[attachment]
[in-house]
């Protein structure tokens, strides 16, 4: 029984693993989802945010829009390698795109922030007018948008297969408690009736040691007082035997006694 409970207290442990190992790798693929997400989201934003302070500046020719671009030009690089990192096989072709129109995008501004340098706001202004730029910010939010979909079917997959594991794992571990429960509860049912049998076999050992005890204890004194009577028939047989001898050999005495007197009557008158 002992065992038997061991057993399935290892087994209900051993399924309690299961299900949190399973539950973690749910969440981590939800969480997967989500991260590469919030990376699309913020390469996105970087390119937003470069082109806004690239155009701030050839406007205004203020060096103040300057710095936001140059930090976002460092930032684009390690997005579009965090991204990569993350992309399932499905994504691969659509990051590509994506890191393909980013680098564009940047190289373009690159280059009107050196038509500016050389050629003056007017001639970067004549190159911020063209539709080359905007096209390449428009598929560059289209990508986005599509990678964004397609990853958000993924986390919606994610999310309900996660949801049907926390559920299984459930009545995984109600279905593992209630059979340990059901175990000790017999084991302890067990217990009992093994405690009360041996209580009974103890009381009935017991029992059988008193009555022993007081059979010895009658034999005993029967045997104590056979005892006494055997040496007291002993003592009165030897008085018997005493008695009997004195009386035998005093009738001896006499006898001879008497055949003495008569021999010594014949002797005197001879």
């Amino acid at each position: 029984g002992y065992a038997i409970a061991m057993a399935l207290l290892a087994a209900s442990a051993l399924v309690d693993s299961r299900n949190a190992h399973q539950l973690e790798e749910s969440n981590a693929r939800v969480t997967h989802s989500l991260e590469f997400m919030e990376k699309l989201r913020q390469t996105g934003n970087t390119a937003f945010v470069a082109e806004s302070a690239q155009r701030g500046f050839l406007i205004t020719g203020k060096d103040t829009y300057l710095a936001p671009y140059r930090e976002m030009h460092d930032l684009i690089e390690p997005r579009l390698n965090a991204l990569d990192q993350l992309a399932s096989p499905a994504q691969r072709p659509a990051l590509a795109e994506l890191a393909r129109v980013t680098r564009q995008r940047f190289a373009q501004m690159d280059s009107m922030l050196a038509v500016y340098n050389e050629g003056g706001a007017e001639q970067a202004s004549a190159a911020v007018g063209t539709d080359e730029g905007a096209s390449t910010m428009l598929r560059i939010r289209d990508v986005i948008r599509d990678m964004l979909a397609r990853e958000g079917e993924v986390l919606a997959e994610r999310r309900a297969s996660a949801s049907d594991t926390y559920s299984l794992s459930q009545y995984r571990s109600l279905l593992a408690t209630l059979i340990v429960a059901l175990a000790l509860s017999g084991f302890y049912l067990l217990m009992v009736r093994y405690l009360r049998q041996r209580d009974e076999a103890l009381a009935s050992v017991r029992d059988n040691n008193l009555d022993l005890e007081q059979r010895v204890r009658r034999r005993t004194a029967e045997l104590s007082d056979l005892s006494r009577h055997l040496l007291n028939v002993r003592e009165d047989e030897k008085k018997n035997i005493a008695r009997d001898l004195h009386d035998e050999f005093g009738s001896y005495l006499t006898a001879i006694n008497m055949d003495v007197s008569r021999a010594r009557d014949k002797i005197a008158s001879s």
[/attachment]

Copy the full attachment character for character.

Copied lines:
[in-house]
């Protein structure tokens, strides 16, 4: 029984693993989802945010829009390698795109922030007018948008297969408690009736040691007082035997006694 409970207290442990190992790798693929997400989201934003302070500046020719671009030009690089990192096989072709129109995008501004340098706001202004730029910010939010979909079917997959594991794992571990429960509860049912049998076999050992005890204890004194009577028939047989001898050999005495007197009557008158 002992065992038997061991057993399935290892087994209900051993399924309690299961299900949190399973539950973690749910969440981590939800969480997967989500991260590469919030990376699309913020390469996105970087390119937003470069082109806004690239155009701030050839406007205004203020060096103040300057710095936001140059930090976002460092930032684009390690997005579009965090991204990569993350992309399932499905994504691969659509990051590509994506890191393909980013680098564009940047190289373009690159280059009107050196038509500016050389050629003056007017001639970067004549190159911020063209539709080359905007096209390449428009598929560059289209990508986005599509990678964004397609990853958000993924986390919606994610999310309900996660949801049907926390559920299984459930009545995984109600279905593992209630059979340990059901175990000790017999084991302890067990217990009992093994405690009360041996209580009974103890009381009935017991029992059988008193009555022993007081059979010895009658034999005993029967045997104590056979005892006494055997040496007291002993003592009165030897008085018997005493008695009997004195009386035998005093009738001896006499006898001879008497055949003495008569021999010594014949002797005197001879």
């Amino acid at each position: 029984g002992y065992a038997i409970a061991m057993a399935l207290l290892a087994a209900s442990a051993l399924v309690d693993s299961r299900n949190a190992h399973q539950l973690e790798e749910s969440n981590a693929r939800v969480t997967h989802s989500l991260e590469f997400m919030e990376k699309l989201r913020q390469t996105g934003n970087t390119a937003f945010v470069a082109e806004s302070a690239q155009r701030g500046f050839l406007i205004t020719g203020k060096d103040t829009y300057l710095a936001p671009y140059r930090e976002m030009h460092d930032l684009i690089e390690p997005r579009l390698n965090a991204l990569d990192q993350l992309a399932s096989p499905a994504q691969r072709p659509a990051l590509a795109e994506l890191a393909r129109v980013t680098r564009q995008r940047f190289a373009q501004m690159d280059s009107m922030l050196a038509v500016y340098n050389e050629g003056g706001a007017e001639q970067a202004s004549a190159a911020v007018g063209t539709d080359e730029g905007a096209s390449t910010m428009l598929r560059i939010r289209d990508v986005i948008r599509d990678m964004l979909a397609r990853e958000g079917e993924v986390l919606a997959e994610r999310r309900a297969s996660a949801s049907d594991t926390y559920s299984l794992s459930q009545y995984r571990s109600l279905l593992a408690t209630l059979i340990v429960a059901l175990a000790l509860s017999g084991f302890y049912l067990l217990m009992v009736r093994y405690l009360r049998q041996r209580d009974e076999a103890l009381a009935s050992v017991r029992d059988n040691n008193l009555d022993l005890e007081q059979r010895v204890r009658r034999r005993t004194a029967e045997l104590s007082d056979l005892s006494r009577h055997l040496l007291n028939v002993r003592e009165d047989e030897k008085k018997n035997i005493a008695r009997d001898l004195h009386d035998e050999f005093g009738s001896y005495l006499t006898a001879i006694n008497m055949d003495v007197s008569r021999a010594r009557d014949k002797i005197a008158s001879s």